Post-treatment imaging at 6 months has better sensitivity and specificity for follow-up of head and neck (H&N) cancer patients compared with imaging at 3 months post-treatment, according to research published in the Journal of Cranio-Maxillofacial Surgery.
The retrospective study was performed for all H&N cancers treated with curative intent at the Royal Derby Hospital. Data collected included demographic information, site of primary cancer, staging, treatment provided, type of follow-up imaging performed, and results of follow-up imaging. Inclusion in the study was for oral, oropharyngeal, and hypopharyngeal cancers treated with curative intent, asymptomatic patients, those who had follow-up imaging within 6 months of treatment and those followed up for at least 2.5 years since treatment.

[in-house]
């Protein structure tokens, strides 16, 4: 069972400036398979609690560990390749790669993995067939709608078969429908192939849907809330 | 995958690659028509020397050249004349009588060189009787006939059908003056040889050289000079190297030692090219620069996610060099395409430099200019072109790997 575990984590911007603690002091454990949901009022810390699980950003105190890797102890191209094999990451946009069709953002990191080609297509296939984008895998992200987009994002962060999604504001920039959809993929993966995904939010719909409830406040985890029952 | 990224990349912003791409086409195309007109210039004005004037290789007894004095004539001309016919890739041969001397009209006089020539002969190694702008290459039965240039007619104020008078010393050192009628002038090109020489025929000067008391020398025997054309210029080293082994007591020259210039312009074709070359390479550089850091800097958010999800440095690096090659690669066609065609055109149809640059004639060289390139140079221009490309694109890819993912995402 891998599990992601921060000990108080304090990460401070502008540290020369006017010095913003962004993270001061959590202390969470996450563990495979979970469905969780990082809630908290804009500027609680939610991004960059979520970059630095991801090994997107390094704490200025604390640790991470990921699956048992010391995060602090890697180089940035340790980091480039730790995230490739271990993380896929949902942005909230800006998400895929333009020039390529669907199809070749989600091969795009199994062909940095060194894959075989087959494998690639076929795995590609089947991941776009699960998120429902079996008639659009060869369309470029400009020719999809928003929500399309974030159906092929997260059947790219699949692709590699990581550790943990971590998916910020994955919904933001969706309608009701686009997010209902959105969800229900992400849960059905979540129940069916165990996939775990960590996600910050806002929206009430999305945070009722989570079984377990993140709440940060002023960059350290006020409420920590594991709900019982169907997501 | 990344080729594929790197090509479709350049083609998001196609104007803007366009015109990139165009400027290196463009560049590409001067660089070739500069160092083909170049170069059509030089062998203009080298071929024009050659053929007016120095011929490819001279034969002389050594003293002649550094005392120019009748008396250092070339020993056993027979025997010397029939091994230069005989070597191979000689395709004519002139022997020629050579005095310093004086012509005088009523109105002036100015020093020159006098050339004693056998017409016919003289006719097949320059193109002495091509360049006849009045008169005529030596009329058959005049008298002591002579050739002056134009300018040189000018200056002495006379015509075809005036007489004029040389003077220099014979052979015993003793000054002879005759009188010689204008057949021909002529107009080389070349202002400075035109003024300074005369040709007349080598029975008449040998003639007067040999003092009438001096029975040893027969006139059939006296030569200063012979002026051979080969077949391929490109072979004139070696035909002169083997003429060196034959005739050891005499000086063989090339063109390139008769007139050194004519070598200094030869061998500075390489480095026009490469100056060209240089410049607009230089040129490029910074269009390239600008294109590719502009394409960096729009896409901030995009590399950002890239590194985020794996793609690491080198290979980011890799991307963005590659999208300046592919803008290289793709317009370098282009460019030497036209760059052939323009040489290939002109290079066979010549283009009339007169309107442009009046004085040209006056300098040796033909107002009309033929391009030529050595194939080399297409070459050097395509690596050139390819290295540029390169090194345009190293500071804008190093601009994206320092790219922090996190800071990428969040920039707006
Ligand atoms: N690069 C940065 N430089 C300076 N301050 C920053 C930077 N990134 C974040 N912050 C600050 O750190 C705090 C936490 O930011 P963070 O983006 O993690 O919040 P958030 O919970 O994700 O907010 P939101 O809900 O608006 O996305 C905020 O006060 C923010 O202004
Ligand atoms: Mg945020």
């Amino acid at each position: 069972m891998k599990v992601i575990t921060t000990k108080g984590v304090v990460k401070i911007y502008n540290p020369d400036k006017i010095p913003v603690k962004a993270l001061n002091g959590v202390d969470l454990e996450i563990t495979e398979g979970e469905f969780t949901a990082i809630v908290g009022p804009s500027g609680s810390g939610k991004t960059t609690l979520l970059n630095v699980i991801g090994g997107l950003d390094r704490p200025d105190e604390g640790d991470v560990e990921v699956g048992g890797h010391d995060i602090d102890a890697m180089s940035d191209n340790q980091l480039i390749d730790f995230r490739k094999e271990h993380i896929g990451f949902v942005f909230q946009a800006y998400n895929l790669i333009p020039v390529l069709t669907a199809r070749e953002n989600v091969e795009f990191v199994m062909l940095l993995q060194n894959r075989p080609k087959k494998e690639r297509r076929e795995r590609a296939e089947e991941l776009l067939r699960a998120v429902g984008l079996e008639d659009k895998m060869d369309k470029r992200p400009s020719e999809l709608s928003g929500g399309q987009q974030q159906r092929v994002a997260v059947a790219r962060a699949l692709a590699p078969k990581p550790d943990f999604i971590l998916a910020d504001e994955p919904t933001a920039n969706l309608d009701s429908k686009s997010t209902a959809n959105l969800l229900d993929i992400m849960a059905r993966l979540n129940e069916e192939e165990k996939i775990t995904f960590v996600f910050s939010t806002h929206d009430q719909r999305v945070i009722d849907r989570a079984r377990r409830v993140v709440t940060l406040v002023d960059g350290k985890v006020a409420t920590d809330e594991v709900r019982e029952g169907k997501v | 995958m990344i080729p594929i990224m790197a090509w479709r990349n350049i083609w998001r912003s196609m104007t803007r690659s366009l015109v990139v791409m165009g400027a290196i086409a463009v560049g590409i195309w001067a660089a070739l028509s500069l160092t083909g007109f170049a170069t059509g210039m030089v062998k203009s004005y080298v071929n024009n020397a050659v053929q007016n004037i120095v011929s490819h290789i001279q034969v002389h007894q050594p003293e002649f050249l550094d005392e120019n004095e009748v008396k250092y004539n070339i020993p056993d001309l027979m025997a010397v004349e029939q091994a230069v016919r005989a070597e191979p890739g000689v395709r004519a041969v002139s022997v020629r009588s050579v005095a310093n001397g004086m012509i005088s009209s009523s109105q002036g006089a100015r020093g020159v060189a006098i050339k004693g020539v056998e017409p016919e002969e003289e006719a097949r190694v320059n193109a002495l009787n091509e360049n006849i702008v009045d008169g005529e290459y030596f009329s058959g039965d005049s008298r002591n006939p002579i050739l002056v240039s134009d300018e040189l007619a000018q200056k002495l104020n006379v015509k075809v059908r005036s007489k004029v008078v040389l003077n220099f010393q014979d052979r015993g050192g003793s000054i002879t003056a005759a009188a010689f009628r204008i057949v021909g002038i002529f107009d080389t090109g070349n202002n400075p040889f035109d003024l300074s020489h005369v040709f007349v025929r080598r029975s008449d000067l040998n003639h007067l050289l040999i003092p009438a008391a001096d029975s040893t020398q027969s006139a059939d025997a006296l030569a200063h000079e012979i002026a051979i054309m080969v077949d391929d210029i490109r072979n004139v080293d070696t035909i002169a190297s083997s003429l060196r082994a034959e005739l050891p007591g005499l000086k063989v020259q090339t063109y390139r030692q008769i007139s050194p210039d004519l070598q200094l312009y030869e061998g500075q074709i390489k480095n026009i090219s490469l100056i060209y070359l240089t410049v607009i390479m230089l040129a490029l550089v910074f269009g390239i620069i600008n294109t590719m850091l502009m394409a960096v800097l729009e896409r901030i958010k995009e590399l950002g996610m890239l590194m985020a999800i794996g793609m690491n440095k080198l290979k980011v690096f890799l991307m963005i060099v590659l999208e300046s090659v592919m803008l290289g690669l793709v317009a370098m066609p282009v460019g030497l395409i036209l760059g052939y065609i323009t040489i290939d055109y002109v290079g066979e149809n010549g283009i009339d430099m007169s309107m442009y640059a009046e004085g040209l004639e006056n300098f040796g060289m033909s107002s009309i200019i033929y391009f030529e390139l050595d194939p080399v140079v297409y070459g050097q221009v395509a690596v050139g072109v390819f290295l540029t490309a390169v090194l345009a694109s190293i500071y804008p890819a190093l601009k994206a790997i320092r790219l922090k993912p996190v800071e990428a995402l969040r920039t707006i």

A total of 140 patients were included in the study. One in four patients had evidence of recurrent/metastatic disease on imaging, 60% of which were identified within six months of treatment. The majority (60%) of failures were due to distant metastases.
The sensitivity and specificity of both MRI and PET-CT was higher at 6 months post-treatment compared with 3 months post-treatment. Overall, the sensitivity and specificity of identifying treatment failure with PET-CT and MRI within 3-6 months post-treatment were 94.7% and 83.5% and 60% and 85.7%, respectively.
The authors concluded that, in patients with oral, oropharyngeal, and hypopharyngeal cancers with no clinical symptoms of recurrent disease, follow up PET CT is more sensitive than MRI in identifying treatment failure, both locoregional and distant.